Strangers to opera might say it’s about singing, but anyone who has actually watched one will tell you it’s about so much more. The piercingly high notes and booming bass tones take audiences on a journey — both to a specific time and place and to the particular emotions of individuals.
May in Holland, Mich. is best known for the Tulip Time Festival. While the beautiful spectacle of colors is a must-see, the Holland Museum is also thriving. The permanent galleries celebrate the Dutch heritage that’s contributed to the community’s sense of identity. At the same time, the museum continues to document and celebrate the city’s diverse growth over the years — while keeping things fresh with temporary exhibits that link to Holland through striking photography.
Artists have a way of presenting a physical form from concepts that are abstract and theoretical. Paint, pencil, clay and other materials take on new meaning when guided by a creative mind. It provides a bridge for us all to use a tangible object to help connect and share deeper ideas about a subject. Now add a layer to that and consider the conversation around art that involves disability.
From its thunderous opening chords to its plummeting chandelier, Andrew Lloyd Webber’s Phantom of the Opera doesn’t run short on spectacle. Dazzling stage effects, sensuous costumes and an imposing score have made this the longest-running Broadway musical.
Imagine being able to just waltz into any major Grand Rapids museum, skip the front desk and wander directly into the exhibits without being stopped by security.
That is exactly what you can do on April 26, 2015.
If you aren’t proud of West Michigan’s performing arts, Grand Rapids Ballet’s MOVEMEDIA is a darn good reason why you should be. A tradition now four years in the running, MOVEMEDIA has earned the company a standout name in the dance community and attracted choreography submissions from five different continents.
An Impressionist exhibition draws high attendance; it’s a well-known movement in art history and the general public has become very familiar with it.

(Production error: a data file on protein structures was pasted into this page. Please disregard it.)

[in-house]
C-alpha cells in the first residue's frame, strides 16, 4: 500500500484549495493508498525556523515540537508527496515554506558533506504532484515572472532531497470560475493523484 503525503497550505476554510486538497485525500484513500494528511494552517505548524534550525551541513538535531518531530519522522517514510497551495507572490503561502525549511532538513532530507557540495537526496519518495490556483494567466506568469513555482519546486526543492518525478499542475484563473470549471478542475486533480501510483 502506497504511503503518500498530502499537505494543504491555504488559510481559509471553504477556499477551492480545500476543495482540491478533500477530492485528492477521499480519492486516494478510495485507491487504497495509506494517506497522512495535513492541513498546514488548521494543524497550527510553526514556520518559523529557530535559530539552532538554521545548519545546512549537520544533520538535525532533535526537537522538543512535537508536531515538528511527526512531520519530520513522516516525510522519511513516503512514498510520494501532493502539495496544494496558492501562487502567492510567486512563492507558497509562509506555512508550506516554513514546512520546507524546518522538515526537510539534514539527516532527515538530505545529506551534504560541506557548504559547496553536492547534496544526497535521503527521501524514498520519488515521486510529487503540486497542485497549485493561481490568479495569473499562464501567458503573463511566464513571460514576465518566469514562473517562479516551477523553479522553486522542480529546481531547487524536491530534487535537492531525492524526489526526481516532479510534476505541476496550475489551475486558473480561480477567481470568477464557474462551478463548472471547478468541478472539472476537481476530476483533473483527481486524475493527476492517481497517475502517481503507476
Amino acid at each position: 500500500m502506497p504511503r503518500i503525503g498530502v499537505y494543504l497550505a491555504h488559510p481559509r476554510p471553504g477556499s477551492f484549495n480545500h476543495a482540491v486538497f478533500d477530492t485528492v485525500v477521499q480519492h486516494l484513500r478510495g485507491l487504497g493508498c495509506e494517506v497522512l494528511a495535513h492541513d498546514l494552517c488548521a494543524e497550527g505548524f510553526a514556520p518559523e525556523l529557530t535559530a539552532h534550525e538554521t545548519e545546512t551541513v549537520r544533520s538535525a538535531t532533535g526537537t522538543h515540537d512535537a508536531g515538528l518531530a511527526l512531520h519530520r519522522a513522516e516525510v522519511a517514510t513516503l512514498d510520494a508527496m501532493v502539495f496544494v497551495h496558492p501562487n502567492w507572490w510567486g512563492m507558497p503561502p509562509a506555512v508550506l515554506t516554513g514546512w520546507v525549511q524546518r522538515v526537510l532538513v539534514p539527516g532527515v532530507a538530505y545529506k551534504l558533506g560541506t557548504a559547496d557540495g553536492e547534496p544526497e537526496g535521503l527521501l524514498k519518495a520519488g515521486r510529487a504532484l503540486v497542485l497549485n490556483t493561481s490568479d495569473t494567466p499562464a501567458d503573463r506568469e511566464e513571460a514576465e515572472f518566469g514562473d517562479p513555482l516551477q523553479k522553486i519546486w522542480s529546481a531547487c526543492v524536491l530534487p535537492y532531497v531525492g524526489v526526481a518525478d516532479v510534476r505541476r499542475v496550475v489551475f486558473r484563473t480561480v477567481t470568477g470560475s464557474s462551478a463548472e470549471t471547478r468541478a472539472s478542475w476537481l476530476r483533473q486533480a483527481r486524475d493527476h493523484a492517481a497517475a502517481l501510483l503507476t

Though one must remember, even the now widely popular Impressionists faced a mixed reception when first emerging in the late 19th century. Their boundary-pushing work was described as “unfinished” by conservative critics of the time.
Audiences for I Love Lucy Live on Stage expect to enter an auditorium and watch. What they actually do is enter a time machine and join. Presenting Lucy for the first time live and in color, this special production whisks audiences back to the ‘50s, where they become the studio audience for the filming of two "I Love Lucy" episodes.
Sisters share a unique bond. From childhood through adult years, the relationship develops as we come to a deeper appreciation of both our similarities and our differences. We can learn a lot from each other, and at times help broaden each other’s perspectives, especially when in the context of that trusted familial environment.
Some movies are all about the details, and Disney’s Beauty and the Beast is one of them. As charming as the storyline is, it’s the addition of luscious artwork, ingenious songwriting and intricate characters that elevates the film to a masterpiece. Just try rooting for the Beast and Belle without falling for a talking candlestick along the way.
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